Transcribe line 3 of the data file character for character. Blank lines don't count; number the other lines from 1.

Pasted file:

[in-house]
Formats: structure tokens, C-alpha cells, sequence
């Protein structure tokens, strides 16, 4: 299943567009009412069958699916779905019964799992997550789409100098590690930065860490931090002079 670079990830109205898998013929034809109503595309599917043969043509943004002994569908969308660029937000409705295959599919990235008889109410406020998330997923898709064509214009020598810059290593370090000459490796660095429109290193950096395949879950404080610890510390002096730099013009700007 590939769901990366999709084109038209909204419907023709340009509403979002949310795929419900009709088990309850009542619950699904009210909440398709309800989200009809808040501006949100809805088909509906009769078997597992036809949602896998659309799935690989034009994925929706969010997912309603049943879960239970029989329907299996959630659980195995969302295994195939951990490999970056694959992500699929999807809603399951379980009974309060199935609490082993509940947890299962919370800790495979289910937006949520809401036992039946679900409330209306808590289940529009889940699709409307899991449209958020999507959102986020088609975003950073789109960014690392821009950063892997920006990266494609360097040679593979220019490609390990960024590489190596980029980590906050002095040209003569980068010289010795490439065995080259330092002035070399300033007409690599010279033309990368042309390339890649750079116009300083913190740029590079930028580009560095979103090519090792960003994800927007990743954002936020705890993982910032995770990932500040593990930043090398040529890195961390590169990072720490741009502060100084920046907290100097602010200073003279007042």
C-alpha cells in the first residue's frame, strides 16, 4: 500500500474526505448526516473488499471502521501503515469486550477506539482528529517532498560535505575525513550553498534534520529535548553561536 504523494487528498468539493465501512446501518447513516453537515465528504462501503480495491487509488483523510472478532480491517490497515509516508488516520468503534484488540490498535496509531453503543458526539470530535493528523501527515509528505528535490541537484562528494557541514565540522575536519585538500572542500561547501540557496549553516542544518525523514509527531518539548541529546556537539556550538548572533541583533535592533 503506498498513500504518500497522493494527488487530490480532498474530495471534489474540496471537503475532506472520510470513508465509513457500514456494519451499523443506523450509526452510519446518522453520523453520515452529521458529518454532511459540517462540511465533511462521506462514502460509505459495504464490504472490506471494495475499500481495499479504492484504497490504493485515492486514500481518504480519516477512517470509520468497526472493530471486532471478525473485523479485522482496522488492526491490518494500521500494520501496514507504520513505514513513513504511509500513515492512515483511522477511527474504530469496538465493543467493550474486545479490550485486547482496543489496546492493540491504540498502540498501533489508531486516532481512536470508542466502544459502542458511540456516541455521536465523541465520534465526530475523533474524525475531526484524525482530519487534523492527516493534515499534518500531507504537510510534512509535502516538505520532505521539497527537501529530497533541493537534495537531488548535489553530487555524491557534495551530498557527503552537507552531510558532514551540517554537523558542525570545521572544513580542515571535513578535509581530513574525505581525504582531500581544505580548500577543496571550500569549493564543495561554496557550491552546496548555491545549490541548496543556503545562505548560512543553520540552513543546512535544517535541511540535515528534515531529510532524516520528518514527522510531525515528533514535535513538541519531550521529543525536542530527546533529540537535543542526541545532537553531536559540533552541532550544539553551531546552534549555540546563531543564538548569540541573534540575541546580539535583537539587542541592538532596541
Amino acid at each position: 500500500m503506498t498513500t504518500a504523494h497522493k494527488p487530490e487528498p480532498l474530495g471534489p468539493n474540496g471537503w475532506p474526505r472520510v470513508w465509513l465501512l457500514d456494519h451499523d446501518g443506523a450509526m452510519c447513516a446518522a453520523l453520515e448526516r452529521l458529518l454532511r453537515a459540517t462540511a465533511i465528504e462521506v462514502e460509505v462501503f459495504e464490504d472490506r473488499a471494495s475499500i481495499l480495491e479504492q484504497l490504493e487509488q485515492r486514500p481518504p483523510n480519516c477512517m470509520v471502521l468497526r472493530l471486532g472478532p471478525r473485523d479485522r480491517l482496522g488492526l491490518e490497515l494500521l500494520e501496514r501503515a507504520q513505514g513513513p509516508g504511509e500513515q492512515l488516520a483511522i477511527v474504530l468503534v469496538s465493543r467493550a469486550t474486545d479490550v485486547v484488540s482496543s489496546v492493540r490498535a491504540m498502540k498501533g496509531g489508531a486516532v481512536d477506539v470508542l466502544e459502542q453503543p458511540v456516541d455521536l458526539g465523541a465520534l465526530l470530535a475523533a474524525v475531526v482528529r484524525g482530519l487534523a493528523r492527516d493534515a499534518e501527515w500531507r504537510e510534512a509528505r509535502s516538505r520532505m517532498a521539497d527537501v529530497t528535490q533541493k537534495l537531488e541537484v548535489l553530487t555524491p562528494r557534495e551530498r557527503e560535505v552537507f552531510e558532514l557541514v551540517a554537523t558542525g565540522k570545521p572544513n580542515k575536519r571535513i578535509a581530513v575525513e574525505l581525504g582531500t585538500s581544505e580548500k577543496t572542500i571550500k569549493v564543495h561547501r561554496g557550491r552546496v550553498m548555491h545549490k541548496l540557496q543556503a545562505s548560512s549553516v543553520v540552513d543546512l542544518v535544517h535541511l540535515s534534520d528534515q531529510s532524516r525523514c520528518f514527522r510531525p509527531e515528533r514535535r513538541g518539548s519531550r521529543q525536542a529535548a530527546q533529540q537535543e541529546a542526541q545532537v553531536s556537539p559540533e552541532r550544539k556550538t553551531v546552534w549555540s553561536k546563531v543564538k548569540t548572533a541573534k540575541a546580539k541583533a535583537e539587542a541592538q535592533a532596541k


């Protein structure tokens, strides 16, 4: 299943567009009412069958699916779905019964799992997550789409100098590690930065860490931090002079 670079990830109205898998013929034809109503595309599917043969043509943004002994569908969308660029937000409705295959599919990235008889109410406020998330997923898709064509214009020598810059290593370090000459490796660095429109290193950096395949879950404080610890510390002096730099013009700007 590939769901990366999709084109038209909204419907023709340009509403979002949310795929419900009709088990309850009542619950699904009210909440398709309800989200009809808040501006949100809805088909509906009769078997597992036809949602896998659309799935690989034009994925929706969010997912309603049943879960239970029989329907299996959630659980195995969302295994195939951990490999970056694959992500699929999807809603399951379980009974309060199935609490082993509940947890299962919370800790495979289910937006949520809401036992039946679900409330209306808590289940529009889940699709409307899991449209958020999507959102986020088609975003950073789109960014690392821009950063892997920006990266494609360097040679593979220019490609390990960024590489190596980029980590906050002095040209003569980068010289010795490439065995080259330092002035070399300033007409690599010279033309990368042309390339890649750079116009300083913190740029590079930028580009560095979103090519090792960003994800927007990743954002936020705890993982910032995770990932500040593990930043090398040529890195961390590169990072720490741009502060100084920046907290100097602010200073003279007042």